A few comments on the book's physical design and production are called for: In the review copy that the publisher kindly sent me, the first text block signature consists of only the first two leaves. As a consequence, that signature had almost no glue holding it into the binding, and had already started to separate from the binding. The production team should have anticipated this sort of problem; but it may have been a choice driven by pending changes to the title and/or copyright pages.

Fortunately, none of the above flaws are significant compared to the wealth of information provided by this book. Pro Drupal 7 Development clearly demonstrates why, in the minds of countless Drupal developers, this series is the gold standard for learning the inner workings of Drupal, and how to utilize them for building custom modules.

Michael J. Ross is a freelance website developer and writer.

You can purchase Pro Drupal 7 Development, Third Edition from Slashdot welcomes readers' book reviews -- to see your own review here, read the book review guidelines, then visit the submission page.


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Book Review: Pro Drupal 7 Development, Third Edition

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  • by polyp2000 ( 444682 ) on Monday February 14, 2011 @03:08PM (#35201818) Homepage Journal

    Just my opinion, I wouldnt touch Drupal with a barge pole. Really nasty set of code. Still , if you are forced into using it without looking at other PHP frameworks such as Symfony then maybe this book will help you find your way around it.

    • Gotta second that. The homegrown ORM it has is not scalable in the least. It's many-to-many table creation creates like 8 TABLES for a relationship that only needs a bare minimum of 3. I've had to clean up Drupal builds so many times that I tell people never to use this if they plan to be doing business with their site or plan to ever scale it.
      • Eight? I've never seen that. Maybe there's an example, maybe you're pulling it out of your rear end.

        A botched Drupal install by a non-pro is, of course, a botched install. I've seen plenty-- they range from beginners who didn't really know what they were doing (just like with PHP sites), to so-called "pros" who don't realize that the framework is very different and keep trying to do things "the old way."

        I'm guessing you're the latter.

        Yes, for some truly enterprise-class apps that require global dat

        • Well if I am pulling it out of my rear end, its getting yanked along with most of Drupals shit stained code. And I am not kidding. I have seen HORRENDOUS stuff that Drupal trys to do with its 'nodes' and I'm speaking not only as a DBA but as one who uses Hibernate on a regular basis (ORM done right). For a many-to-many relationship, there should be only one additional joining table... no more. But Drupal makes a mess of the database and of joins and your queries end up being megalithic nightmares that only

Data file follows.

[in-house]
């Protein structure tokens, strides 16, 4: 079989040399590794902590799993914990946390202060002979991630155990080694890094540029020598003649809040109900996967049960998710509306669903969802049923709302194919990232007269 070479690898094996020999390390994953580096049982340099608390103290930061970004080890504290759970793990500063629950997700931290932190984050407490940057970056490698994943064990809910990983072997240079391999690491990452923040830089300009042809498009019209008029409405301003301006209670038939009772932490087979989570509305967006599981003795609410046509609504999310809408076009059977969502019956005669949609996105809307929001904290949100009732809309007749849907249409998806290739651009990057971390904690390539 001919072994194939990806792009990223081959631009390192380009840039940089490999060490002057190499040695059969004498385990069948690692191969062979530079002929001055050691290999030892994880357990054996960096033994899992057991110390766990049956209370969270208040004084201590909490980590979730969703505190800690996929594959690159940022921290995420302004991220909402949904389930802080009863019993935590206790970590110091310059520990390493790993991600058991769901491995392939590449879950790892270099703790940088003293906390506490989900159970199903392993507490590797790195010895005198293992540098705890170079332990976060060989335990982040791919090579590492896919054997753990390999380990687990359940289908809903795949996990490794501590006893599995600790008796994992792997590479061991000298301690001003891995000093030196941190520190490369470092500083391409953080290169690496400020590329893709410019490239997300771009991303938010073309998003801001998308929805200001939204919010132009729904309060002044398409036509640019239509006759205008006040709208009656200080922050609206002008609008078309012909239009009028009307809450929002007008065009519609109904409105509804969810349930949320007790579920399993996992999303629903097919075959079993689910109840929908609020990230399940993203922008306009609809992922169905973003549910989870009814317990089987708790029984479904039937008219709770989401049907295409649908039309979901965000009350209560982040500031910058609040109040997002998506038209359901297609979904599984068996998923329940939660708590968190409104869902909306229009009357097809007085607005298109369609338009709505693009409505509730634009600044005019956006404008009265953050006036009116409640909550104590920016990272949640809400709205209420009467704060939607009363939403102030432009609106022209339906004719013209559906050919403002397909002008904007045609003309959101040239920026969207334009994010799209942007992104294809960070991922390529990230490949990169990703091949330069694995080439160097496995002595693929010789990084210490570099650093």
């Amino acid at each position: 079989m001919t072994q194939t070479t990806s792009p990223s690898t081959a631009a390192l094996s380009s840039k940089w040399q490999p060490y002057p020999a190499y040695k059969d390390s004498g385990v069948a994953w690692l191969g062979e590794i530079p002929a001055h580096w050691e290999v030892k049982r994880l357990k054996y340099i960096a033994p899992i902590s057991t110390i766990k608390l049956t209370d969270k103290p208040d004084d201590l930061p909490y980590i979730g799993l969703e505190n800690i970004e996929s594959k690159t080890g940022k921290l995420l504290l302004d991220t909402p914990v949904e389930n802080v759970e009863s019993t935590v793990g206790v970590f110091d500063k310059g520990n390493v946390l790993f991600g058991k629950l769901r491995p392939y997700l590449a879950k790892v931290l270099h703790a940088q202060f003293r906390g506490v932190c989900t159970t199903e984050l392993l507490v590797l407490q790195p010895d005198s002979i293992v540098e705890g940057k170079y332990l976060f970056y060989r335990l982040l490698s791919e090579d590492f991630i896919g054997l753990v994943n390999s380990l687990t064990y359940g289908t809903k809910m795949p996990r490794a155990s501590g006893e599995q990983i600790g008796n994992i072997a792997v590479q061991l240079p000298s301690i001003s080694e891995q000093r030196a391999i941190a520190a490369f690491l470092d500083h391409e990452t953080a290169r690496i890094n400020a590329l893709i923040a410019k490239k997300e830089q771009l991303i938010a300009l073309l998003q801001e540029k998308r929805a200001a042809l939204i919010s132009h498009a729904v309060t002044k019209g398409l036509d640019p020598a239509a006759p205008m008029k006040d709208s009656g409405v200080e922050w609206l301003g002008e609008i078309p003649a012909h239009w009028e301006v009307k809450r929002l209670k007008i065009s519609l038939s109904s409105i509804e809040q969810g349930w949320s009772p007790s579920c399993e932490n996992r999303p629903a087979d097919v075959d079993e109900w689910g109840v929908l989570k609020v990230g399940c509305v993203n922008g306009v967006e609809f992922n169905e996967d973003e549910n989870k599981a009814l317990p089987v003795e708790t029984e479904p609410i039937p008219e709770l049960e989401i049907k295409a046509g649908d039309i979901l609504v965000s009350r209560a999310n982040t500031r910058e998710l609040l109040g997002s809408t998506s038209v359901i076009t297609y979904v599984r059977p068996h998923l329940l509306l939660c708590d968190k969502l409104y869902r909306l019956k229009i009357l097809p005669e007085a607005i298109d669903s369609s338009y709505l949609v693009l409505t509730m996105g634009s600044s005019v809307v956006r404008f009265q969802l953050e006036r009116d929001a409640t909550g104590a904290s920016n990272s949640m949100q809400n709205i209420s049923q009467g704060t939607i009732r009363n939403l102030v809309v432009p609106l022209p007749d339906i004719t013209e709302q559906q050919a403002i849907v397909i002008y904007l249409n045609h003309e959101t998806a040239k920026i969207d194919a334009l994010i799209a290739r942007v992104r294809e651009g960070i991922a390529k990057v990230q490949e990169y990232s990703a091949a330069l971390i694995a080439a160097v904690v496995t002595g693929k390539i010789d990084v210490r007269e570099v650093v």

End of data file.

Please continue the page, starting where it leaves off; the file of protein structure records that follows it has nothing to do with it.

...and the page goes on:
• I'm wanting to play with this stuff...possibly FOR websites to generate a little extra $$ at home from my servers I'm putting together there.

            I'd been eyeballing Drupal...

            What would you and others recommend in its place? Why? Can you give solid examples/reasons why "X" would be better than Drupal....especially for a noob.

            • HONESTLY??? Groovy/Grails because its very easy to learn, has a ton of plugins, and integrates with Java. But if you are stuck in PHP I'd say Zend because most companies are looking for people who can develop in a framework and something that is extensible.
              • "HONESTLY??? Groovy/Grails because its very easy to learn, has a ton of plugins, and integrates with Java. But if you are stuck in PHP I'd say Zend because most companies are looking for people who can develop in a framework and something that is extensible."

                Thank you.

                I've not played much with java, but I have done some playing around with PHP (generating some rough pages connected to Oracle...coded by hand back in the day). I might could go a bit quicker with the Zend then.

                But I'll install all you sugge

            • If you're just going to throw up some content with ads for a few $$, you'd be better advised to go with WordPress.

              WordPress out of the box is far more featureful than Drupal out-of-box.

              Granted, you can add (then configure) a huge bunch of Drupal modules to get the same functionality, but your goal is just adding content, right?

              Oh, and WordPress handles both blog entries (chronological content), and pages at a specified URL (like /about, /contact, etc.)

              And WP has far more (and nicer) themes (free and paid) t

        • by Anonymous Coward

          Drupal is pretty good. As in "the great is the enemy of the good."

          An excuse our in-house Drupal guy makes all the time. We can't do that simple thing cause Drupal makes it impossibly difficult and/or painful.